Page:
Despite the more strenuous workload, the P3700 absolutely shines here. We see peak performance attained at a queue depth of 8 and it's sustained throughout the rest of the range.

Average latency is also class leading - it's particularly impressive when you compare the P3700 to its SATA counterpart.

Average Latency - 4KB Random Write QD32

Average Latency - 4KB Random Write QD128

The absolute average latency numbers are particularly impressive. The P3700 at a queue depth of 128 can sustain 4KB random writes with IOs completing at 0.86ms.

Max Latency - 4KB Random Write

Sequential Read & Write Performance Mixed Read/Write Performance
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  • jamescox - Monday, June 9, 2014 - link

    "Why isn't the new spec internal thunderbolt?"

    Thunderbolt is PCI-e x4 multiplexed with display port. Intel's new SSD is PCI-e x4. I don't think we have a reason to route display port to an SSD, so thunderbolt makes no sense. Was this sarcasm that I missed?

    "At some point the hard drive should be replaced by a PCI-express full length card that accepts NAND cards, and the user simply buys and keeps adding cards as space is required. This can already be done with current technology, no reinventing the wheel required."

    What protocol are the NAND cards going to use to talk to the controller? There are many engineering limitations and complexities here. Are you going to have 18 channel controller like this new Intel card? If you populate channels one at a time, then it isn't going to perform well until you populate many of the channels. This is just like system memory; quad channel systems require 4 modules from the start to get full bandwidth. It gets very complicated unless each "NAND card" is a full pci-e card by itself. Each one being a separate pci-e card is no different from just adding more pci-e cards to your motherboard. Due to this move to pci-e, motherboard makers will probably be putting more x4 and/or x8 pci-e slots with different spacing from what is required by video cards. This will allow users to just add a few more cards to get more storage. It may be useful for small form factor systems to make a pci-e card with several m.2 slots since several different types of things (or sizes of SSDs) can be plugged into it. This isn't going to perform as well as having the whole card dedicated to being a single SSD though. I don't think you can fit 18 channels on an m.2 card at the moment.

    Anyway, most consumer applications will not really benefit from this. I don't think you would see too much difference in "everyday usability" using a pci-e card vs. a fast sata 6 drive. Most consumer applications are not going to even stress this card. I suspect that sata 6 SSDs wil be around for a while. The SATA Express connector seems like a kludge though. If you actually need more performance than sata 6 (for what?), just get the pci-e card version.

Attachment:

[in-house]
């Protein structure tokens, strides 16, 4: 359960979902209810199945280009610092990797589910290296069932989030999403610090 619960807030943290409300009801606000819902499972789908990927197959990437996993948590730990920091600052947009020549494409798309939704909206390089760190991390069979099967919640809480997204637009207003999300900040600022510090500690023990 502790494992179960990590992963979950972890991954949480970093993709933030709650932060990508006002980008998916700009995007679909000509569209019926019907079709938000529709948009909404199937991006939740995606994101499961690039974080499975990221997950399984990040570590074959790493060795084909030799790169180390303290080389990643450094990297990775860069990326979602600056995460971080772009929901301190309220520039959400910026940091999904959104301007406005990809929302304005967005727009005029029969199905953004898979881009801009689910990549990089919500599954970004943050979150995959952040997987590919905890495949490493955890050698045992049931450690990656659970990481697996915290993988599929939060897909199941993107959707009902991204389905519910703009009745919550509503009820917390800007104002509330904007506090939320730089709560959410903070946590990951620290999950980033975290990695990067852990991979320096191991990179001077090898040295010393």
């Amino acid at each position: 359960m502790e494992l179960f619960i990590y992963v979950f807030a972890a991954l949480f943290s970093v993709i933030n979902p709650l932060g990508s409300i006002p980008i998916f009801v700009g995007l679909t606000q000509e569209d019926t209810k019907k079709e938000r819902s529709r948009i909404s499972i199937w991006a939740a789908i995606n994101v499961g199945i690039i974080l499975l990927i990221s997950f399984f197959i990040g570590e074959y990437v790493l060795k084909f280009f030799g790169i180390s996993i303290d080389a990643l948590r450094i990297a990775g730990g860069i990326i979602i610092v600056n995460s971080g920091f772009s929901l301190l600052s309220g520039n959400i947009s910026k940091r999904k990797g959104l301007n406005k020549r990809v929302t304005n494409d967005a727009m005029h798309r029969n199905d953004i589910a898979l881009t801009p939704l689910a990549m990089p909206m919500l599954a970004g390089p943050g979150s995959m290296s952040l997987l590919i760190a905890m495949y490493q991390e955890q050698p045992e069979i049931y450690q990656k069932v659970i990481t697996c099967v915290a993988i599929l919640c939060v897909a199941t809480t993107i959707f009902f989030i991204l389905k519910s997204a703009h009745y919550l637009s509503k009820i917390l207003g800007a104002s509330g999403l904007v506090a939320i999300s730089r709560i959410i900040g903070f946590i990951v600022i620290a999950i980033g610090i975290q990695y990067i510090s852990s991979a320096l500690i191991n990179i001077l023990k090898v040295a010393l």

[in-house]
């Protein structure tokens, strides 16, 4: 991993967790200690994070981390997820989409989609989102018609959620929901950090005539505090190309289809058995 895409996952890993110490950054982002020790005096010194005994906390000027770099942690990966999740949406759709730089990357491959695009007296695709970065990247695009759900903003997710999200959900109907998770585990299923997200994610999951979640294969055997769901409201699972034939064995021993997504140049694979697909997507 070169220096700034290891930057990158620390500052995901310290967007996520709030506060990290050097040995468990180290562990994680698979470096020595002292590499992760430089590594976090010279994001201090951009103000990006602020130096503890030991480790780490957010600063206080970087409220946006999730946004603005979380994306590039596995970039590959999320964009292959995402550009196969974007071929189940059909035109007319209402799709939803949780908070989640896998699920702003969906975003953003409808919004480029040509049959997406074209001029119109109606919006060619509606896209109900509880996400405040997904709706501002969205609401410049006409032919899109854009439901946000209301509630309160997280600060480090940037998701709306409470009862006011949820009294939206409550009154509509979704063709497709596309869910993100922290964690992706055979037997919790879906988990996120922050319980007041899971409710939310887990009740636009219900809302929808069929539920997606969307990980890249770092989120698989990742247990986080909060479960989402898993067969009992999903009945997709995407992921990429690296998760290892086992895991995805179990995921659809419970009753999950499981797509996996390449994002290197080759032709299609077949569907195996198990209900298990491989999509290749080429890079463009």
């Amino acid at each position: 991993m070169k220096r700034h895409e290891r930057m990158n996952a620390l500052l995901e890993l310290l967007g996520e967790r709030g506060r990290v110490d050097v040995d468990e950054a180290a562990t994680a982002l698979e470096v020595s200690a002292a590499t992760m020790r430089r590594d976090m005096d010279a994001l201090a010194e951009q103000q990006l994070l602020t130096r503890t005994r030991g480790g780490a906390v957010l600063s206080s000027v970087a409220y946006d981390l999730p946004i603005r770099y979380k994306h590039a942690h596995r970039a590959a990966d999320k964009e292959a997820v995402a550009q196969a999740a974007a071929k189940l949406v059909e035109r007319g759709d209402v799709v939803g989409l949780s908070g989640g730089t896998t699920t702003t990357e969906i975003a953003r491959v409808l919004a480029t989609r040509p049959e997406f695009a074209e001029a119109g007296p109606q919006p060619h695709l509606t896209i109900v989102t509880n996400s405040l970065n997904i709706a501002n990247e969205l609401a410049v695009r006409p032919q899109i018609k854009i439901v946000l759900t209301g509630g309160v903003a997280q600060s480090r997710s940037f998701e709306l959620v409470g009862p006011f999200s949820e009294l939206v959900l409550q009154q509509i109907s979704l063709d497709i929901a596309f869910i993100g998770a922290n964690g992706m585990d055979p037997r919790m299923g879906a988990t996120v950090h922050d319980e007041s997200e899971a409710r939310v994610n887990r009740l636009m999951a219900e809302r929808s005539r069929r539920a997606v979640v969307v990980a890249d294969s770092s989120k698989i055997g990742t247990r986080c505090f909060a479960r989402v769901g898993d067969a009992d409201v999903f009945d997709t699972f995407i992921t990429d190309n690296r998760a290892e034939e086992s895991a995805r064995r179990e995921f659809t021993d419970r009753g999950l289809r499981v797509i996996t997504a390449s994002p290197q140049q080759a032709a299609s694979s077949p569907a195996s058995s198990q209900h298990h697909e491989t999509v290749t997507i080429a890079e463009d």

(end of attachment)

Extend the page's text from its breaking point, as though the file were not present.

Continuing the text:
Reply
  • jeffbui - Thursday, June 5, 2014 - link

    "I long for the day when we don't just see these SSD releases limited to the enterprise and corporate client segments, but spread across all markets"

    Too bad Intel is all about profit margin. Having to compete on price (at low profit margins) gives them no incentive to go into the consumer space.
    Reply
  • sethk - Saturday, June 7, 2014 - link

    Hi Anand,

    Long time fan and love your storage and enterprise articles, including this one. One questions - what the driver situation on NVMe as far as dropping one of these into existing platforms (consumer and enterprise) and being able to boot?

    Another question is regarding cabling for the non-direct PCIe interfaces like SataExpress and SFF-8639? It would be great if you could have some coverage of these topics and timing for consumer availability when you do your inevitable articles on the P3600 and P3500 which seem like great deals given the performance.
    Reply
  • T2k - Monday, June 16, 2014 - link

    How come you did not include ANY Fusion-IO card? In enterprise space they are practically cheaper than the P3700 and have far bigger sizes, for less money, consistently low latency, not to mention advanced software to match it... was it a request from Intel to leave them out? Reply
  • SeanJ76 - Wednesday, May 20, 2015 - link

    Intel has always been the best in SSD performance, and longevity. I own 3 of the 520 series(240GB) and have never had a complaint. Reply